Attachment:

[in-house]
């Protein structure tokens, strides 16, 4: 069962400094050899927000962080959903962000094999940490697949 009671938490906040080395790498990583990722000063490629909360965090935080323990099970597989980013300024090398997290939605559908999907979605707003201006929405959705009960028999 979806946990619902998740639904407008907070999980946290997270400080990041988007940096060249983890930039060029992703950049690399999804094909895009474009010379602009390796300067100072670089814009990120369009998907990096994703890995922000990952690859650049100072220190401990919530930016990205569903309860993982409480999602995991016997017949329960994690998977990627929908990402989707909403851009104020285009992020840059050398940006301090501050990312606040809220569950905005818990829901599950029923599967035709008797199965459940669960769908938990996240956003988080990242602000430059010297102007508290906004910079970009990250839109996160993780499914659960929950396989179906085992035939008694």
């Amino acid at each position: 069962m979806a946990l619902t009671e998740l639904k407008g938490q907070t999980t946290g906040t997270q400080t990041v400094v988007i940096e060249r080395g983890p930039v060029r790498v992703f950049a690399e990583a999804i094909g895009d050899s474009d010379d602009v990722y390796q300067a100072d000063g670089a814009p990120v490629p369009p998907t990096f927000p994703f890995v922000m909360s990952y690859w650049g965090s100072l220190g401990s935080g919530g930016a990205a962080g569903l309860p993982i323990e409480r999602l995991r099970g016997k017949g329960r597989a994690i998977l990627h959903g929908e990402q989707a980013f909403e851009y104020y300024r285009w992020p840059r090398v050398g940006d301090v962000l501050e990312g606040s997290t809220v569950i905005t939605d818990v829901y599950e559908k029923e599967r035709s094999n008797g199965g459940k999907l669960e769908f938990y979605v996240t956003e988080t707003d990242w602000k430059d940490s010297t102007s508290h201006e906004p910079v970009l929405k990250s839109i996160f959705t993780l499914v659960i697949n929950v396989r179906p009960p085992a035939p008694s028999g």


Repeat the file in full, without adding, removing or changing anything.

[in-house]
């Protein structure tokens, strides 16, 4: 069962400094050899927000962080959903962000094999940490697949 009671938490906040080395790498990583990722000063490629909360965090935080323990099970597989980013300024090398997290939605559908999907979605707003201006929405959705009960028999 979806946990619902998740639904407008907070999980946290997270400080990041988007940096060249983890930039060029992703950049690399999804094909895009474009010379602009390796300067100072670089814009990120369009998907990096994703890995922000990952690859650049100072220190401990919530930016990205569903309860993982409480999602995991016997017949329960994690998977990627929908990402989707909403851009104020285009992020840059050398940006301090501050990312606040809220569950905005818990829901599950029923599967035709008797199965459940669960769908938990996240956003988080990242602000430059010297102007508290906004910079970009990250839109996160993780499914659960929950396989179906085992035939008694």
């Amino acid at each position: 069962m979806a946990l619902t009671e998740l639904k407008g938490q907070t999980t946290g906040t997270q400080t990041v400094v988007i940096e060249r080395g983890p930039v060029r790498v992703f950049a690399e990583a999804i094909g895009d050899s474009d010379d602009v990722y390796q300067a100072d000063g670089a814009p990120v490629p369009p998907t990096f927000p994703f890995v922000m909360s990952y690859w650049g965090s100072l220190g401990s935080g919530g930016a990205a962080g569903l309860p993982i323990e409480r999602l995991r099970g016997k017949g329960r597989a994690i998977l990627h959903g929908e990402q989707a980013f909403e851009y104020y300024r285009w992020p840059r090398v050398g940006d301090v962000l501050e990312g606040s997290t809220v569950i905005t939605d818990v829901y599950e559908k029923e599967r035709s094999n008797g199965g459940k999907l669960e769908f938990y979605v996240t956003e988080t707003d990242w602000k430059d940490s010297t102007s508290h201006e906004p910079v970009l929405k990250s839109i996160f959705t993780l499914v659960i697949n929950v396989r179906p009960p085992a035939p008694s028999g």